Archive for August, 2012
It costs nothing to visit the 200-foot high Mingo Falls. But after you’ve climbed the 161 rough-hewn steps from the parking lot, you may feel that your legs have paid a price for admission. Yet that’s a small price to pay for one of the most beautiful waterfalls in the Smokies. At the top of the stairway a short path leads to a bridge at the base of the falls, a safe place to stand and enjoy the view.
Mingo Falls is on the Cherokee Indian Reservation just off Big Cove Road. From the Saunooke Village shopping area in downtown Cherokee, drive north on Big Cove approximately 5 miles (past the KOA Campground) to the Mingo Falls parking lot. It will be on your right, across a bridge next to the Mingo Falls Campground.
On his website, NCWaterfalls.com, photographer Rich Stevenson says the above photo was shot following a heavy rain… a time when all waterfalls are at their very best. It’s a beautiful photo, Rich. Thanks for sharing it with us.
For more about waterfalls in the NC Smokies, visit this page on GreatSmokies.com
They make no shade, but the large ‘trees’ at Cherokee’s Riverbend Shopping area do provide a break from the summer heat… at least when you enter the town’s air conditioned Visitors Center. The new ‘solar panel trees’ generate all of the electricity used by the facility. It’s part of a tribal energy management project that has initially included retrofitting three buildings — the downtown Visitors Center, the Cherokee Welcome Center, and Boundary Tree restrooms — to make them more energy efficient. All three locations are also being fitted with solar thermal panels that will provide hot water for the facilities and new heating, ventilation and air conditioning systems.
According to Damon Lambert, manager, Eastern Band of Cherokee Indians Building and Construction, energy efficient retrofitting projects are planned or underway at 24 tribal buildings. Seven of the projects will result in energy cost savings of at least 30% because of new HVAC systems, programmable thermostats, energy efficient lighting and other actions. All two dozen projects will pay for themselves in energy cost savings in just one to seven years.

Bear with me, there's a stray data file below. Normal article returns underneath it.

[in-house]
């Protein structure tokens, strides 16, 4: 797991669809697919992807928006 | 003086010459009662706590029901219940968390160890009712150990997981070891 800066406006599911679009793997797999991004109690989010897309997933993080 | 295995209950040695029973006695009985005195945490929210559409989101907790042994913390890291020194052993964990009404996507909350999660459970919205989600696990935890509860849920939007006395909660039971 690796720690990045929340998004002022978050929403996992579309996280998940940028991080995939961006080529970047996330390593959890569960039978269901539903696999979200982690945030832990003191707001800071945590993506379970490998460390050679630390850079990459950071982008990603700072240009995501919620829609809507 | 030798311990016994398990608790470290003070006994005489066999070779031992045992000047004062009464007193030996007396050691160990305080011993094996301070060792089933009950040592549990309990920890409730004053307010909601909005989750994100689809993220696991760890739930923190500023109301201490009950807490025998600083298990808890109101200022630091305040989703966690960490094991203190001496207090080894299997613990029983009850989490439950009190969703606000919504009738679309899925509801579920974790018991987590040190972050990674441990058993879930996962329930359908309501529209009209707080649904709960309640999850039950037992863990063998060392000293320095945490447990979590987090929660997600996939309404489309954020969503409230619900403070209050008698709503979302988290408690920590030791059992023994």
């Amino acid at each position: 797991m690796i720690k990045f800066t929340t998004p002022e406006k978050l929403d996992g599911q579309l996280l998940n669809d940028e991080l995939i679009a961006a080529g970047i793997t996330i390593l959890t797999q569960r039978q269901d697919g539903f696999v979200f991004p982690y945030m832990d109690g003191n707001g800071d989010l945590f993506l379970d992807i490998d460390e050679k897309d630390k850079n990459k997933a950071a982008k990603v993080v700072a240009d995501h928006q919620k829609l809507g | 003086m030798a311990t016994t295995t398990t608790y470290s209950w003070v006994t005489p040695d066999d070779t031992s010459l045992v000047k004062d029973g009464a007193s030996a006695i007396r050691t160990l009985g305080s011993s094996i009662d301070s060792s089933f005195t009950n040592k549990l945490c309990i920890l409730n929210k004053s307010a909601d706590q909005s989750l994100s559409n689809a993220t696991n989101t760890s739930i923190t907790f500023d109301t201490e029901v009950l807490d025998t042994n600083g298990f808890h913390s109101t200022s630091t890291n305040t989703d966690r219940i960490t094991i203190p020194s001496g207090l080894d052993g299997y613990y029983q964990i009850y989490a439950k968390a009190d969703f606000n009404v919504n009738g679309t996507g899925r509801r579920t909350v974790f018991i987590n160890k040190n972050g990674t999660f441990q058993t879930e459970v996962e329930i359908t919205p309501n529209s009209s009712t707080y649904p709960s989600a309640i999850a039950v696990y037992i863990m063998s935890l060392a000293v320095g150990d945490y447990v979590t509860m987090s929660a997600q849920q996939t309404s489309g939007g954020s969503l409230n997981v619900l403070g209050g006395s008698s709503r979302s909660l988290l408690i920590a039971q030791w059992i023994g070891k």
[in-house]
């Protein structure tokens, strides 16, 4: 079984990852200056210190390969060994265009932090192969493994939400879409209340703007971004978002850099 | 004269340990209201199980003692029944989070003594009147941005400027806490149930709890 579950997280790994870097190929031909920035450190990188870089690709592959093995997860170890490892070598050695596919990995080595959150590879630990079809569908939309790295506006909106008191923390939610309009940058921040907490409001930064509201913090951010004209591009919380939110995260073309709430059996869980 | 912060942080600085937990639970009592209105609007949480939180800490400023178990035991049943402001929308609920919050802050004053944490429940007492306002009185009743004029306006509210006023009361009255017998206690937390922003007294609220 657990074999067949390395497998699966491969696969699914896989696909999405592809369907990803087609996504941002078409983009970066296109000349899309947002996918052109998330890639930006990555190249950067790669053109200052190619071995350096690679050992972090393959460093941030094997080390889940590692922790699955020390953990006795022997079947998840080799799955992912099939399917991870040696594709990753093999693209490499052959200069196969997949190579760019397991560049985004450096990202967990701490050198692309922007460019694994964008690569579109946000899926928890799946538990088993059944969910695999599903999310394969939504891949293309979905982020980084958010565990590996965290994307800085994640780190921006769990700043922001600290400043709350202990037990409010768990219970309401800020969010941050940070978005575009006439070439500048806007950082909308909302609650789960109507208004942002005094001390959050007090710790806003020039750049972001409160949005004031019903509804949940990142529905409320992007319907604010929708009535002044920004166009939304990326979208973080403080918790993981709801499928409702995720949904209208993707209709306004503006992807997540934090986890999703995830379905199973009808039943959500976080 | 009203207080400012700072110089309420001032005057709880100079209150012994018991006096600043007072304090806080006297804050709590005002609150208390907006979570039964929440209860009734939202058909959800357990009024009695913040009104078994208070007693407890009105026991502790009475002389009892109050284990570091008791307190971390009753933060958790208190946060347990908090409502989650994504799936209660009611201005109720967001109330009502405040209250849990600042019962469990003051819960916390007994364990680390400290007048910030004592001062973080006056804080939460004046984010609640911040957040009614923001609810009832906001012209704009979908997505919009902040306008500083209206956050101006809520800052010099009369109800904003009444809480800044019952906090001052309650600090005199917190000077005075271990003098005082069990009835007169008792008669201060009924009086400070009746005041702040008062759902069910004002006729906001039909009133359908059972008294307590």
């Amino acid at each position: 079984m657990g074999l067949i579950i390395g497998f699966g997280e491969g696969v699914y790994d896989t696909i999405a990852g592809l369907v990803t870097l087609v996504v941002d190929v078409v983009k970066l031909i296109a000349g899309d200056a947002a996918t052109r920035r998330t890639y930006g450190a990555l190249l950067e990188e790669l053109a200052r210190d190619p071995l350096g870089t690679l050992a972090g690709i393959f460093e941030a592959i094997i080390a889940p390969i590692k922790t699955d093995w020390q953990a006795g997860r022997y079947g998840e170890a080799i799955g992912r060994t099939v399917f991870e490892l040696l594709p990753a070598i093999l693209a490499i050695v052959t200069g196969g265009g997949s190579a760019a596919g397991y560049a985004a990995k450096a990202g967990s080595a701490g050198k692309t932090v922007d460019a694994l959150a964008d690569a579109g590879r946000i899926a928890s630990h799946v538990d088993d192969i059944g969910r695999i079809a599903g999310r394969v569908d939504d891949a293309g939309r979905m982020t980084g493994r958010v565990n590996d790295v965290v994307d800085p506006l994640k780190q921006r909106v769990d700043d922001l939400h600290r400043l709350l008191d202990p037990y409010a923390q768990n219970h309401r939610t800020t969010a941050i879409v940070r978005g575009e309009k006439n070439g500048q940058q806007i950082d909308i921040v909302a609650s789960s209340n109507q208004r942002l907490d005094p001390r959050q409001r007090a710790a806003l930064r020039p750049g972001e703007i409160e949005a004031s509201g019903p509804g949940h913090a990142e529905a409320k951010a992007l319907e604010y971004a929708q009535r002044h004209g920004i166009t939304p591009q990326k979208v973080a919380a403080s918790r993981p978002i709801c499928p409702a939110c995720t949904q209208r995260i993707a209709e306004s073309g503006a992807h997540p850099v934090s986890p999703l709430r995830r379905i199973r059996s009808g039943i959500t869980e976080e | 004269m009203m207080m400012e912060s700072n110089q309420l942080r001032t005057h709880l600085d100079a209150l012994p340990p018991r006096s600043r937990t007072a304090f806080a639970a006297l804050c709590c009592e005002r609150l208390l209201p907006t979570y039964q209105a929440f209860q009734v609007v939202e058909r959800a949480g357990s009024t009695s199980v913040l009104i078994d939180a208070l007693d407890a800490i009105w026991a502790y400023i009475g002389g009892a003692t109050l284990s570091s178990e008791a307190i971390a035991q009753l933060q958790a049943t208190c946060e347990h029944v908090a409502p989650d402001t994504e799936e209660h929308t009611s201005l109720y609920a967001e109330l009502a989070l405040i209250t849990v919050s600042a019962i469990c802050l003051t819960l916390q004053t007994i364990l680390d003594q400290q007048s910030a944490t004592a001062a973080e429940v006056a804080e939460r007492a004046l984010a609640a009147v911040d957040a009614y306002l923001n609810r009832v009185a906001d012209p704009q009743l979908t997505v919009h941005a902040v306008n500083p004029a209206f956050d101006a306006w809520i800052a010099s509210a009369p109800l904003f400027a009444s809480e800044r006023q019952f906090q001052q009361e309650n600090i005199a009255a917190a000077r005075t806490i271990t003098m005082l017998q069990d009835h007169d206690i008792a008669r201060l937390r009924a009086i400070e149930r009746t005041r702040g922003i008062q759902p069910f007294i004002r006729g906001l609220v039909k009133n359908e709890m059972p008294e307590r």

Every Nantahala rafting adventure begins at the put-in area across from the Duke Energy power plant on Wayah Road (above). Rafts are launched, boarded and the riders are given safety instructions before beginning the eight-mile whitewater float through the scenic Nantahala Gorge — “Land of the Noonday Sun” as the Cherokees named it.
Each year, more than 200,000 paddlers raft the Nantahala, the river that National Geographic Adventure and ABC’s Good Morning America’s “Vacationland” series called the number one place to spend a wet and wild vacation in the US.
Trips can be scheduled with a number of Nantahala outfitters. A variety of trips and boat choices are offered and each company adds its own personal touch.
Zoey, a seven year old ‘dock dog’ leaps more than 20 feet chasing a float toy thrown by owner Stephanie Prock of Canel Fulton, Ohio. Zoey was just one of the dozens of dogs of all breeds competing for trophies at this weekend’s ‘Cherokee Dock Warriors’ canine sporting event. The two day event is produced by Carolina Dock Dogs as part of the 11th annual Talking Trees Children’s Trout Derby.
Dockdogs is a fast growing dock jumping and dock diving sport for dogs that’s been featured on ESPN and The Outdoor Channel. The sport is comprised of the three disciplines: ‘Big Air’ (long jump); ‘Extreme Vertical’ (high jump); Speed Retrieve (jump, swim and retrieve); and ‘Iron Dog’, when a dog competes in all three disciplines.
By consistently jumping 22 foot distances Zoey is considered a ‘master’ in the Big Air event.